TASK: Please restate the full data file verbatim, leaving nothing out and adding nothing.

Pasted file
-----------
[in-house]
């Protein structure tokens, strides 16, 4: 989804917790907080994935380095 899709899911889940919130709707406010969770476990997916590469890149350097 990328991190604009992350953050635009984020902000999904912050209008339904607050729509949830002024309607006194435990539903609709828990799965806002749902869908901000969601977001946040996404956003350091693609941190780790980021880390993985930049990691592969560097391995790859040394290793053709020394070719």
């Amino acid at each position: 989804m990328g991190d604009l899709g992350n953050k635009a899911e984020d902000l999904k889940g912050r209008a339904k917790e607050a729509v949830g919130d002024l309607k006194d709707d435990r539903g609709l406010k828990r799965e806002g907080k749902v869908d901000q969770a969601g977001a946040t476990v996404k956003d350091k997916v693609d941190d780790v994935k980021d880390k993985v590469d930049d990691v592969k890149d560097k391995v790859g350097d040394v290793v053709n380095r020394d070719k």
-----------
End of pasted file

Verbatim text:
[in-house]
């Protein structure tokens, strides 16, 4: 989804917790907080994935380095 899709899911889940919130709707406010969770476990997916590469890149350097 990328991190604009992350953050635009984020902000999904912050209008339904607050729509949830002024309607006194435990539903609709828990799965806002749902869908901000969601977001946040996404956003350091693609941190780790980021880390993985930049990691592969560097391995790859040394290793053709020394070719």
């Amino acid at each position: 989804m990328g991190d604009l899709g992350n953050k635009a899911e984020d902000l999904k889940g912050r209008a339904k917790e607050a729509v949830g919130d002024l309607k006194d709707d435990r539903g609709l406010k828990r799965e806002g907080k749902v869908d901000q969770a969601g977001a946040t476990v996404k956003d350091k997916v693609d941190d780790v994935k980021d880390k993985v590469d930049d990691v592969k890149d560097k391995v790859g350097d040394v290793v053709n380095r020394d070719k």